Wisk Accuses Archer Of Stealing eVTOL Trade Secrets

Wisk points to the similarity of the next-generation vehicle in its confidential patent application to Archer’s eVTOL.
Credit: Wisk

With more than 100 companies trying to break into the nascent urban air mobility (UAM) market, it is perhaps inevitable that some of the vehicle designs look similar.

But Boeing-backed Wisk sees enough similarities between one of its designs and new entrant Archer’s aircraft that it has filed a lawsuit accusing the rival startup of stealing its trade secrets and infringing on its patents.

Founded in 2018, Archer surprised the industry when it emerged from stealth in May 2020 with plans to begin UAM services as early as 2024. In February, Archer announced it was going public through a reverse merger that would provide up to $1.1 billion to commercialize its electric vertical-takeoff-and-landing (eVTOL) air taxi. 

Wisk, in contrast, has been developing eVTOL vehicles for more than a decade, completing the first hover flight of an unmanned demonstrator in December 2011. Originally called Zee.aero, the company is now a joint venture between Kitty Hawk, backed by Google co-founder Larry Page, and Boeing. 

Now on its fifth generation of vehicle, and having completed about 1,500 test flights, Wisk is developing its sixth generation of eVTOL for certification by the FAA. It is a potential design for this next-generation aircraft that Wisk accuses Archer of stealing.

In the lawsuit filed in U.S. District Court on April 6, Wisk says it is seeking “to stop a brazen theft of its intellectual property and confidential information.” The complaint cites the discovery of “suspicious downloads” by certain employees who left Wisk to work for Archer.

The lawsuit also cites the similarity between Archer’s Maker large-scale eVTOL demonstrator and the Wisk design, for which a confidential patent application was submitted in January 2020. Both designs have six tilting rotors at the wing leading edge, six fixed rotors at the trailing edge and a V-tail.

“The plaintiff raised these matters over a year ago and, after looking into them thoroughly, we have no reason to believe any proprietary Wisk technology ever made its way to Archer. We intend to defend ourselves vigorously,” Archer said in a statement. 

Wisk claims Archer’s February unveiling “was surprising for at least a couple of reasons.” One is that, only a year earlier, Archer appeared to have “little or no meaningful operations.” Another is that Archer’s “timeline to release an aircraft was a fraction of the time taken by its serious competitors.”

Archer plans to fly the Maker large-scale demonstrator this year. Joby Aviation, founded in 2009, also plans to begin commercial UAM service in 2024, but has been flying a full-scale eVTOL prototype since 2019. Other UAM leaders, such as EHang and Volocopter, have flown multiple generations of vehicle.

According to the lawsuit, Archer hired 10 engineers away from Wisk in January 2020. “Concerned about this targeted recruiting, Wisk hired a third party to conduct a forensic investigation. What it discovered was unsettling,” the complaint says.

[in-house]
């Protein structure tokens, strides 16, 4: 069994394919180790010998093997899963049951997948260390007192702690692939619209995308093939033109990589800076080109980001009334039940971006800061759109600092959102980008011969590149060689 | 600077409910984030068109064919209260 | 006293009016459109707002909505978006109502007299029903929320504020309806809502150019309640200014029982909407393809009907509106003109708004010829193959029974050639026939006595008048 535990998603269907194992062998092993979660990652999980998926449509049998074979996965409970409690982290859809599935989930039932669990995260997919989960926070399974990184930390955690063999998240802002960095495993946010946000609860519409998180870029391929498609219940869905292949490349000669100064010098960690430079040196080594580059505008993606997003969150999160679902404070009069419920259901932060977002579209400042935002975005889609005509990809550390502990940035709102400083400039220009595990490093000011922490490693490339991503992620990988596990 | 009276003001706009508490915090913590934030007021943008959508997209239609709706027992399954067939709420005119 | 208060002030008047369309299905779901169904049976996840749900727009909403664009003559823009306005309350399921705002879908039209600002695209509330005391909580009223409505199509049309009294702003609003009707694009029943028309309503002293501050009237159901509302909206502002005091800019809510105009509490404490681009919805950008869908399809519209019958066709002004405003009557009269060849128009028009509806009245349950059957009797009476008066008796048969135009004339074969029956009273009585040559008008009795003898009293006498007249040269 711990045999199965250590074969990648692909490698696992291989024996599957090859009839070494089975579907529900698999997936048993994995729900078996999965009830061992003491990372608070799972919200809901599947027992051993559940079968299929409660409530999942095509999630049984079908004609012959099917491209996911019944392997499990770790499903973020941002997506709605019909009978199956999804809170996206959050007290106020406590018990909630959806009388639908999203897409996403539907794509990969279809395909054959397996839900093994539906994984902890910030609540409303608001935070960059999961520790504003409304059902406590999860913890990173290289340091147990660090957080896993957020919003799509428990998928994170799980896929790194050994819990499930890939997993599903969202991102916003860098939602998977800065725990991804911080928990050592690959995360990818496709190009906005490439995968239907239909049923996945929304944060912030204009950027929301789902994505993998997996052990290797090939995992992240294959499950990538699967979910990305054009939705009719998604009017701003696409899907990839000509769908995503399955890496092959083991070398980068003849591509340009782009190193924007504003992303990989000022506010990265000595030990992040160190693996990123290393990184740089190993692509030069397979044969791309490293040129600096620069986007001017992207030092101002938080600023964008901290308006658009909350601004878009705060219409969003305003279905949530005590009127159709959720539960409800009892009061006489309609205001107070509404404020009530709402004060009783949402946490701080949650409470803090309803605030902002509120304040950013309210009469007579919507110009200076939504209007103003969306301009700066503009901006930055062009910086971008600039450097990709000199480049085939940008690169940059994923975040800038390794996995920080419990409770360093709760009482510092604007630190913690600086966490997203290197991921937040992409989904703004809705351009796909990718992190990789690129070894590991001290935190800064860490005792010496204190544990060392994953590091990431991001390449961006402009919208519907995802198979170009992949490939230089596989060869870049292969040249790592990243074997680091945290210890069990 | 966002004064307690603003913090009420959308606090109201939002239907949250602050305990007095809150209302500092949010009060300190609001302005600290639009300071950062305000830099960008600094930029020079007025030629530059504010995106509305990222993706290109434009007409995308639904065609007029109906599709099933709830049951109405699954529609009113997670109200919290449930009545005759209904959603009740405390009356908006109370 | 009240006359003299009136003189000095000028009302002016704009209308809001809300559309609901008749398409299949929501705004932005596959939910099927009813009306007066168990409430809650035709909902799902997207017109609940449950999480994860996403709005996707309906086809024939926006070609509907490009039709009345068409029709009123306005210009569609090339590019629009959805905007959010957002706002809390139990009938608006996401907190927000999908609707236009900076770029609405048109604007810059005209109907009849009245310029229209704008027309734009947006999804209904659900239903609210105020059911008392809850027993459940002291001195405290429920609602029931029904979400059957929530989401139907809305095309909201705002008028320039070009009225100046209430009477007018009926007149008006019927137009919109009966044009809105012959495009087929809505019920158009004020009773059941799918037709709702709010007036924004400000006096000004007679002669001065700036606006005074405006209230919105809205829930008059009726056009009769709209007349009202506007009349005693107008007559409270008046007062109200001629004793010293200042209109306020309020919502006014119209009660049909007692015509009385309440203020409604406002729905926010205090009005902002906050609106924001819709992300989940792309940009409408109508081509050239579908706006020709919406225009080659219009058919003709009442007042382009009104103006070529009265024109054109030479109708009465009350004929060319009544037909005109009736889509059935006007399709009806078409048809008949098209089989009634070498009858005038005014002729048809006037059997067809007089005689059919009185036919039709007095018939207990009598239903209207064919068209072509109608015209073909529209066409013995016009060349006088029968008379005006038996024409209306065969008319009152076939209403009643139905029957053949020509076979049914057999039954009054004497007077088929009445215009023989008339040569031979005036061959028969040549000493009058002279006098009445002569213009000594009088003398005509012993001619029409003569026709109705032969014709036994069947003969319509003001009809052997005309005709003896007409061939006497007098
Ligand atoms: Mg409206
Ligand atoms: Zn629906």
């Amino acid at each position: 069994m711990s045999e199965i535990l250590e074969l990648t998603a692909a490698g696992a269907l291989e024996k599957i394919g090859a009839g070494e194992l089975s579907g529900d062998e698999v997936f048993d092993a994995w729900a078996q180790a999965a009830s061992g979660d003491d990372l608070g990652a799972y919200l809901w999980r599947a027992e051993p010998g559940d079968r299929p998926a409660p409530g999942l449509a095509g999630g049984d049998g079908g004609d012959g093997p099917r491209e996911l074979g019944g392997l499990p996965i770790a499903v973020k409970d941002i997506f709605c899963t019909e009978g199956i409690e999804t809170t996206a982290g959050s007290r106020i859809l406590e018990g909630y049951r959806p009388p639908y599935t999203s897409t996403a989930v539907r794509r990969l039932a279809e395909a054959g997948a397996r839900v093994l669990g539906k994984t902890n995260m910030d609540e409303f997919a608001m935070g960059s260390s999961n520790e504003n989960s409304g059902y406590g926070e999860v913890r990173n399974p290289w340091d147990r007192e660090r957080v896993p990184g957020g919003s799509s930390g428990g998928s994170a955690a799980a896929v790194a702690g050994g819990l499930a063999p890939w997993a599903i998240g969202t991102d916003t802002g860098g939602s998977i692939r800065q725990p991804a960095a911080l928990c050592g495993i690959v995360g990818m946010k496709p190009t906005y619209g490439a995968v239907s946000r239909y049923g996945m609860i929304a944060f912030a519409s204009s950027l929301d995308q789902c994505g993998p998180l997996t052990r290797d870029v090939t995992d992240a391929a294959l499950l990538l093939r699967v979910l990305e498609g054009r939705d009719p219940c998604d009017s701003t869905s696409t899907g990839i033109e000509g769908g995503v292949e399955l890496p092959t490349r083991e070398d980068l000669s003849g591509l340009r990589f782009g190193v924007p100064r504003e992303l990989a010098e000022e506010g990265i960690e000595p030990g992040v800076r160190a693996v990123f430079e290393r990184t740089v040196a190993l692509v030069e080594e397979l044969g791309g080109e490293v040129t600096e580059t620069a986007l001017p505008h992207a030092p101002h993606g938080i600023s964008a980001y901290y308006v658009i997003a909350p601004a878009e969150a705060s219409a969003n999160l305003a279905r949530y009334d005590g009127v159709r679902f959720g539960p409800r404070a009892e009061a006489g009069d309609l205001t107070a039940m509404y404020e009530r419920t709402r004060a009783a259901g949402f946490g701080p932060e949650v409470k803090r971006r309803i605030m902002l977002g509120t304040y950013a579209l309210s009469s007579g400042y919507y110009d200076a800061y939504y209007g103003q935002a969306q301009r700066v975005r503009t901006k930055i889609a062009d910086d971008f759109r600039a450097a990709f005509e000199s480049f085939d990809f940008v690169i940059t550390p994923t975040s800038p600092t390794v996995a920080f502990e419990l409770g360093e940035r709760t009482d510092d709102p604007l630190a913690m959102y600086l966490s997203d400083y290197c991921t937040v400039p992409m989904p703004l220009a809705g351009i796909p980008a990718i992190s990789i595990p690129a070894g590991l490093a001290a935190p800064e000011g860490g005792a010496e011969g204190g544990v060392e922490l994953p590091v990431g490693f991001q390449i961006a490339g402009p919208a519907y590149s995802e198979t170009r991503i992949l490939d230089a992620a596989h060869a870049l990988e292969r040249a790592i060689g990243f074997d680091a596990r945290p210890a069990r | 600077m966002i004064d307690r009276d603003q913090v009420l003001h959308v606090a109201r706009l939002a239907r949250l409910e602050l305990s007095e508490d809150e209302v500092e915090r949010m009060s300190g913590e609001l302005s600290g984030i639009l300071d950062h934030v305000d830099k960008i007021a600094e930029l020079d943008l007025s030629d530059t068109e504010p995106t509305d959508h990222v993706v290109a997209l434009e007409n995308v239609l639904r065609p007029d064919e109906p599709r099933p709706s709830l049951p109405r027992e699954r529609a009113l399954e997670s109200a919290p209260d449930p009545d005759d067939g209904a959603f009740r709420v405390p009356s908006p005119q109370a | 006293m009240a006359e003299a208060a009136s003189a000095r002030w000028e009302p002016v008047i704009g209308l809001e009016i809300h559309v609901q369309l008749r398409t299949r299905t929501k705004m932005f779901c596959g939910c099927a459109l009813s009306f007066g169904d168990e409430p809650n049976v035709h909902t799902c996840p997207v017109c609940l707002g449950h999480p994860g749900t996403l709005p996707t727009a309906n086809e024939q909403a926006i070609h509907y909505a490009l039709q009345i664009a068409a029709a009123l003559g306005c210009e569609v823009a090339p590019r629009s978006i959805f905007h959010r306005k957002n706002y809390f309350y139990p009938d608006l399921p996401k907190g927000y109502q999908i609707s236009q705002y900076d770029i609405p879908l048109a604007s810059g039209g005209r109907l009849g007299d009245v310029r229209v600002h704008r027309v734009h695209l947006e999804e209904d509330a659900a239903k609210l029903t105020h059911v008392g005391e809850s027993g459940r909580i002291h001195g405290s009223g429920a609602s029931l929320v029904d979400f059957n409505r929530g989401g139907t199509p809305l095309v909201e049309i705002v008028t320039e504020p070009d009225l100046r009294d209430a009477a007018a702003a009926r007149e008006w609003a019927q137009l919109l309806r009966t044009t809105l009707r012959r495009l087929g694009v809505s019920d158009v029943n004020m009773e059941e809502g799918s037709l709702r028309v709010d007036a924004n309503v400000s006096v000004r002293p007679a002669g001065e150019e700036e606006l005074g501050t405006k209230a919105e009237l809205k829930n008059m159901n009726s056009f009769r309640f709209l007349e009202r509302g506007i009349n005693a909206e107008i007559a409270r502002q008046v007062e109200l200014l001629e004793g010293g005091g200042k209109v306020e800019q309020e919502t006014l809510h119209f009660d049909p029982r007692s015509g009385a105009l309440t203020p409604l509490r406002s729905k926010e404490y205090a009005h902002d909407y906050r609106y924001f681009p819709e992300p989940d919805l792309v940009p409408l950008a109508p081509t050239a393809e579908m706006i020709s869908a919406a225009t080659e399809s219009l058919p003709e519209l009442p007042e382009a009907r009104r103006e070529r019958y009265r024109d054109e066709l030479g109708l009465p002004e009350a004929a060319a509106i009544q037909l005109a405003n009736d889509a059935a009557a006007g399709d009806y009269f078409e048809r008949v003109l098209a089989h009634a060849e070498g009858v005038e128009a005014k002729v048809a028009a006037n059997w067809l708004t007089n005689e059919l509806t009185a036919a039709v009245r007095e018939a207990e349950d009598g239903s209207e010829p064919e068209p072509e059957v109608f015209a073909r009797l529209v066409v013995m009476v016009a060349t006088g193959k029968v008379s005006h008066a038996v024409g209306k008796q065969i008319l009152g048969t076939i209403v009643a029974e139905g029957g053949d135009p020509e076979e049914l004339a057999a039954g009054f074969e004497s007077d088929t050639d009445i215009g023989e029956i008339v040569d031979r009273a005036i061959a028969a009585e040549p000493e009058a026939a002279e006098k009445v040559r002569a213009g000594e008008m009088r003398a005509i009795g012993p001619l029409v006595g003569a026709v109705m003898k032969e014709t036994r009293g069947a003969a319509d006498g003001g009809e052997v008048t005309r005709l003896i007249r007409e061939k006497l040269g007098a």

“One of those engineers surreptitiously downloaded thousands of files near midnight, shortly before he announced his resignation and immediately departed to Archer,” the lawsuit alleges. “Another engineer downloaded numerous files containing test data,” the complaint claims.

”These files contain voluminous confidential presentations reporting on the development, simulation, and testing of Wisk aircraft with different wing and rotor configurations, including aircraft having the fixed-wing, 12-rotor configuration that Archer copied from Wisk,” a Wisk spokesperson said. 

“The files include highly technical confidential documents focused on research, design, development, testing, and fabrication of specific systems, which compile years of effort by engineers to develop Wisk’s proprietary technology, such as the battery and power distribution systems and electrically driven propulsion system,” he told Aerospace DAILY.  

“Moreover, the technical details disclosed by Archer reflect an architecture that is not only designed to incorporate multiple Wisk trade secrets, but also infringes [on] numerous inventions patented by Wisk, including innovations related to aircraft design for enhanced stability and control, thermal management of rotor control assemblies, and battery architecture for fast charging,” the spokesperson added.

“It’s regrettable that Wisk would engage in litigation in an attempt to deflect from the business issues that have caused several of its employees to depart,” Archer said.

“Archer has placed an employee on paid administrative leave in connection with a government investigation and a search warrant issued to the employee, which we believe are focused on conduct prior to the employee joining the company,” the startup continued. 

“Archer and three other Archer employees with whom the individual worked also have received subpoenas relating to this investigation, and all are fully cooperating with the authorities.”

Graham Warwick

Graham leads Aviation Week's coverage of technology, focusing on engineering and technology across the aerospace industry, with a special focus on identifying technologies of strategic importance to aviation, aerospace and defense.


1 Comment
If Wisk's allegations of IP theft are proven in court, it would go a long way to explain how Archer could emerge from nowhere to sell $1 billion of air machines to United Airlines.

If the allegations are proven to be true and Archer has to return IP, design and test data to Wisk, there isn't much left in Archer. Certainly not the $1.1 billion that it was valued at a few weeks ago.